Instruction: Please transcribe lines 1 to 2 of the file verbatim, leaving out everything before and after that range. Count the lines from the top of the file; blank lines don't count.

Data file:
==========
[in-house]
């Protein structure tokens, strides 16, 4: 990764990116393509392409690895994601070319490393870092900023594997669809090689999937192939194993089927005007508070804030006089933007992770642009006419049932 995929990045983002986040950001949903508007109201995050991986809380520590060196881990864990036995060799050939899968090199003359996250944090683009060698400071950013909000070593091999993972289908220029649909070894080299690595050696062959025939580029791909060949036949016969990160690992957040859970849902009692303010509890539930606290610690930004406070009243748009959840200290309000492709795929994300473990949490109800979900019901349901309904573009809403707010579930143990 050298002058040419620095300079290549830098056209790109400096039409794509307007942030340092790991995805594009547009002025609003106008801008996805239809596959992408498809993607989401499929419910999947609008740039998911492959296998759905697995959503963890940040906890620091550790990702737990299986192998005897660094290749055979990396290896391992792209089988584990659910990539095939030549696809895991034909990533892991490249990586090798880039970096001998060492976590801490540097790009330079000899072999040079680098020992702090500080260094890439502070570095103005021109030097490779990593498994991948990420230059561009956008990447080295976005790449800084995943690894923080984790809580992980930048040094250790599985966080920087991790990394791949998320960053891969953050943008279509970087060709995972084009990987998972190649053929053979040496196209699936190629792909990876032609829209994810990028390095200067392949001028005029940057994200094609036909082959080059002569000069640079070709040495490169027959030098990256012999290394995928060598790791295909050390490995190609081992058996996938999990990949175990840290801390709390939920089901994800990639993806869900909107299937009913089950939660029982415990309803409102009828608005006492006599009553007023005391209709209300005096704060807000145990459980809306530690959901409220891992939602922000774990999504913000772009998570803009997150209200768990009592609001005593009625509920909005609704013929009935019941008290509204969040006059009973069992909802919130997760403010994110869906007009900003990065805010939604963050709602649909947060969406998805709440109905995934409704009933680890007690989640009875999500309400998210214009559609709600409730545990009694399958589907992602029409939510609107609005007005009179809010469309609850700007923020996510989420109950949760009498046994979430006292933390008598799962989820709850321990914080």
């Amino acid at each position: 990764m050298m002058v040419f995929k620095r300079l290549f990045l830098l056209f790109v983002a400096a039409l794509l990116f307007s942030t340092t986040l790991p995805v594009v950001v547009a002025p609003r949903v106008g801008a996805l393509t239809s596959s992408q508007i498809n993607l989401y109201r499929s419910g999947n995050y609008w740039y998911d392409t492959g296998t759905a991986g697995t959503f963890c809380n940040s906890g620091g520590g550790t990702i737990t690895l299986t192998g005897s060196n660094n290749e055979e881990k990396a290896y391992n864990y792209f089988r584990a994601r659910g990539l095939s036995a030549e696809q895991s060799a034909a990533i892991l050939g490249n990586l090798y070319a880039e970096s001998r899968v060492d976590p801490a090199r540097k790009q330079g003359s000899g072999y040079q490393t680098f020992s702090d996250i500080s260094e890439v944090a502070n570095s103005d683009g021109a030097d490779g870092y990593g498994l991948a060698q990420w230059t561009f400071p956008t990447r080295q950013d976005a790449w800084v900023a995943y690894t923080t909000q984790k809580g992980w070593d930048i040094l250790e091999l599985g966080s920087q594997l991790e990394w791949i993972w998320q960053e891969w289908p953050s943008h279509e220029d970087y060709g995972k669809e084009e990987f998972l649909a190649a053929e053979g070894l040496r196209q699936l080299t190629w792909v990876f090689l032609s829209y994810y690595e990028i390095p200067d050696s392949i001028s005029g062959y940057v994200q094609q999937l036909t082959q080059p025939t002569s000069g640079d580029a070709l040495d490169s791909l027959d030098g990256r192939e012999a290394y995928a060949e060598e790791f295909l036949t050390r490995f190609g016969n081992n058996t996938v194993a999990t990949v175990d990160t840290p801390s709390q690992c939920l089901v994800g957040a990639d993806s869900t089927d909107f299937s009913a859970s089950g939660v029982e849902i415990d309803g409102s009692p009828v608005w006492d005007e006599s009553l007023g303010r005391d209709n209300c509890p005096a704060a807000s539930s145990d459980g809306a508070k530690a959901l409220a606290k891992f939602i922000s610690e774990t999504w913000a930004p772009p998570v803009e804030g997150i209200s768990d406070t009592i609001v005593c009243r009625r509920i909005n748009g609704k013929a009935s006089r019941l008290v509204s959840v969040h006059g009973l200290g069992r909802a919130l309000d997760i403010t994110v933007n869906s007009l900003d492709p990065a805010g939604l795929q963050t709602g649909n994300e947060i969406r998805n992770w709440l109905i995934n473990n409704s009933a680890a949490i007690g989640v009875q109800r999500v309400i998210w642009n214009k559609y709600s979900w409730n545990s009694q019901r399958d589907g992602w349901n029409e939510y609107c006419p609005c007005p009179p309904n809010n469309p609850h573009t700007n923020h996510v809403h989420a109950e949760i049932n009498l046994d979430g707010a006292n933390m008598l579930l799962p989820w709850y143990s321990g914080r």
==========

[in-house]
């Protein structure tokens, strides 16, 4: 990764990116393509392409690895994601070319490393870092900023594997669809090689999937192939194993089927005007508070804030006089933007992770642009006419049932 995929990045983002986040950001949903508007109201995050991986809380520590060196881990864990036995060799050939899968090199003359996250944090683009060698400071950013909000070593091999993972289908220029649909070894080299690595050696062959025939580029791909060949036949016969990160690992957040859970849902009692303010509890539930606290610690930004406070009243748009959840200290309000492709795929994300473990949490109800979900019901349901309904573009809403707010579930143990 050298002058040419620095300079290549830098056209790109400096039409794509307007942030340092790991995805594009547009002025609003106008801008996805239809596959992408498809993607989401499929419910999947609008740039998911492959296998759905697995959503963890940040906890620091550790990702737990299986192998005897660094290749055979990396290896391992792209089988584990659910990539095939030549696809895991034909990533892991490249990586090798880039970096001998060492976590801490540097790009330079000899072999040079680098020992702090500080260094890439502070570095103005021109030097490779990593498994991948990420230059561009956008990447080295976005790449800084995943690894923080984790809580992980930048040094250790599985966080920087991790990394791949998320960053891969953050943008279509970087060709995972084009990987998972190649053929053979040496196209699936190629792909990876032609829209994810990028390095200067392949001028005029940057994200094609036909082959080059002569000069640079070709040495490169027959030098990256012999290394995928060598790791295909050390490995190609081992058996996938999990990949175990840290801390709390939920089901994800990639993806869900909107299937009913089950939660029982415990309803409102009828608005006492006599009553007023005391209709209300005096704060807000145990459980809306530690959901409220891992939602922000774990999504913000772009998570803009997150209200768990009592609001005593009625509920909005609704013929009935019941008290509204969040006059009973069992909802919130997760403010994110869906007009900003990065805010939604963050709602649909947060969406998805709440109905995934409704009933680890007690989640009875999500309400998210214009559609709600409730545990009694399958589907992602029409939510609107609005007005009179809010469309609850700007923020996510989420109950949760009498046994979430006292933390008598799962989820709850321990914080």